Wood is undoubtedly one of the oldest and best building materials in the world. Our ancestors already knew how to make sturdy huts from branches to protect themselves from wind and weather. And how about a hollowed-out tree trunk as a canoe, or a raft of pieces of wood tied together. Certainly in earlier times, where the world population was considerably smaller and even entire continents were unpopulated, wood was a cheap and virtually available material that was also easy to work with by hand.

During the bronze and iron age, the possibilities became considerably greater to extract and process harder types of wood for all kinds of applications, ranging from housing and weapons to tools and even the first vehicles.

But wood was not only used to make something out of it, it functioned in the first place as an excellent and reliable fuel.

Anno 2018, many thousands of years later, wood still plays a major role in most societies on earth. Of course, the exact application differs per climate and many new materials and techniques have been developed, so that wood is used on a smaller scale. For example, materials such as stone, concrete and plastics have taken over many of the original functions of wood, as they have now proved to be more suitable, cheaper or more sustainable. Nevertheless, wood still finds many applications in the construction industry, especially when it comes to lighter constructions, but also in the further finishing indoors, such as window frames, doors, stairs etc. Wood has proven itself as sturdy, relatively light, durable and flexible material.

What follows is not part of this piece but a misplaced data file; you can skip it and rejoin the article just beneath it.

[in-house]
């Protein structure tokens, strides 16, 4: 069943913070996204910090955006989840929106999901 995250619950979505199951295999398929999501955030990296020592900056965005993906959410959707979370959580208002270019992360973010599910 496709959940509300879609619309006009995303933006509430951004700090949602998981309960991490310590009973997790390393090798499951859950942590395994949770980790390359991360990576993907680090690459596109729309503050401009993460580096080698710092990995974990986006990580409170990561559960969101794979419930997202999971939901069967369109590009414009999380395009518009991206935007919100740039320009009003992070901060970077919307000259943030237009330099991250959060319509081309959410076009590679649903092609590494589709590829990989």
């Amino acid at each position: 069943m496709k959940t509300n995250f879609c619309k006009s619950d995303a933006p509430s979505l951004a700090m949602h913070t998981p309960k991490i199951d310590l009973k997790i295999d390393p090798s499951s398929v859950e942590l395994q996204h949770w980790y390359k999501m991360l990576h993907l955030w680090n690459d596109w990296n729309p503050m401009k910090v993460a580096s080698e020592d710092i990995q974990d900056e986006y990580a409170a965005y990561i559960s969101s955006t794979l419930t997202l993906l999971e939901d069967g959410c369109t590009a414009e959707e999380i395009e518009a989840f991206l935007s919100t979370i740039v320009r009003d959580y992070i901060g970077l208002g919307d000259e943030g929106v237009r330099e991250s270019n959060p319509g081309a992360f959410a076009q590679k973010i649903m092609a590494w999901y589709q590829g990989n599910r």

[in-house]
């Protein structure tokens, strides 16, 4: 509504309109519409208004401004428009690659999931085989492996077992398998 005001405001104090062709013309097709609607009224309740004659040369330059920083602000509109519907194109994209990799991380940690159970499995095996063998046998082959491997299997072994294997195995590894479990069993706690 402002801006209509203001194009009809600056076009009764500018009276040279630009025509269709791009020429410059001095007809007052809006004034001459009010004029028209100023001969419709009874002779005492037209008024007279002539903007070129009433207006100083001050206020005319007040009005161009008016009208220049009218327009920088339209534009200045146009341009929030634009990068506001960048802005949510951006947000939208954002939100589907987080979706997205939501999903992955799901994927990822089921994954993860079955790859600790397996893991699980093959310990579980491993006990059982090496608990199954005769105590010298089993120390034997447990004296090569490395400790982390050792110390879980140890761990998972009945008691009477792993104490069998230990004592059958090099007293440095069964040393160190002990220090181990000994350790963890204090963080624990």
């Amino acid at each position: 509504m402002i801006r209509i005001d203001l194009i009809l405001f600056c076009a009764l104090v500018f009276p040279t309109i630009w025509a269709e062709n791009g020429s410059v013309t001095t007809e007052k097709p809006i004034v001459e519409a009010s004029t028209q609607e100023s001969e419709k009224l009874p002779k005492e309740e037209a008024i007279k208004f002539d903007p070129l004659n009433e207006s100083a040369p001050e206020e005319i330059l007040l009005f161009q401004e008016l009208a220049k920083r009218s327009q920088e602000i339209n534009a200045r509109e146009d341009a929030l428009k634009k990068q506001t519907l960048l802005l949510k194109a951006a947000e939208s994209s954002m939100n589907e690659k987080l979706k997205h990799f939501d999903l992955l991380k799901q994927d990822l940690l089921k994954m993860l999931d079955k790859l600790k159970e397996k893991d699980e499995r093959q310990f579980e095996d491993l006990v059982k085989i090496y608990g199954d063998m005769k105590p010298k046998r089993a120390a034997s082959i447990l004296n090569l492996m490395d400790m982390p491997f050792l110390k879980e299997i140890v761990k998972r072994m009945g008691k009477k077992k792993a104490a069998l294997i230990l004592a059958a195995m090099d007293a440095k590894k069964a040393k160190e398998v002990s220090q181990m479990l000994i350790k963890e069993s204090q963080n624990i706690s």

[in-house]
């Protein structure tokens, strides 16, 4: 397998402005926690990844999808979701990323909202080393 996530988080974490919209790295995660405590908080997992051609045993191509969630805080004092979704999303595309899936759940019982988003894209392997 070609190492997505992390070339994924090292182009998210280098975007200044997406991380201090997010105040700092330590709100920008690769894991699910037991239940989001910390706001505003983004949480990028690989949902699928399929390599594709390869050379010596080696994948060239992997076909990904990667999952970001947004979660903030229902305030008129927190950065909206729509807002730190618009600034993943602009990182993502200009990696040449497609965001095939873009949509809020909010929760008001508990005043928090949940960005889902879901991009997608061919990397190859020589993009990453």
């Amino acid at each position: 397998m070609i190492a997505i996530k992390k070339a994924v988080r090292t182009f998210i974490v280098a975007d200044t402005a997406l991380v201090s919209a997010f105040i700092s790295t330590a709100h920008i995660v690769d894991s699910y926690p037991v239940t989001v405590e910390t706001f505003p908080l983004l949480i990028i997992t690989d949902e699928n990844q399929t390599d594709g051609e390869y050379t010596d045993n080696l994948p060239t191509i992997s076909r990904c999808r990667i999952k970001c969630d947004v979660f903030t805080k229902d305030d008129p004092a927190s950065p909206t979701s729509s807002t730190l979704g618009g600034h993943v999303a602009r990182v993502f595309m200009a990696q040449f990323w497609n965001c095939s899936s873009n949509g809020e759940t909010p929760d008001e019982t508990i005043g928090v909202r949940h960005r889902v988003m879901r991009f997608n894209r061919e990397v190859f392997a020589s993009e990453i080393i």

In addition to construction, wood is nowadays mainly used for somewhat more luxurious consumer goods and furniture. At a time that is characterized by mass production and cost savings, wood (no matter how cheap) is no longer a matter of course, think of many IKEA furniture, laminated office furniture, etc. Often, compressed residual materials are used here. look somewhat attractive, but qualitatively often just not good. Yet many consumers seem to have little trouble with this, because we live in a western society in a disposable society, where fashion is often considered more important than buying good-quality products that last a lifetime.

In recent years, however, there has been more interest for ‘real’ materials such as stone, steel and wood for a wider public. Of course you have enormous quality differences within these product groups, a pine table is after all a lot less solid than a solid oak wood variant. However, this also goes hand in hand with a considerable price difference and of course it depends on which application the wood is going to get and what the consumer thinks is beautiful. Apart from these, not unimportant, details, it is in any case a positive trend that consumers carefully choose for more qualitative and less processed materials.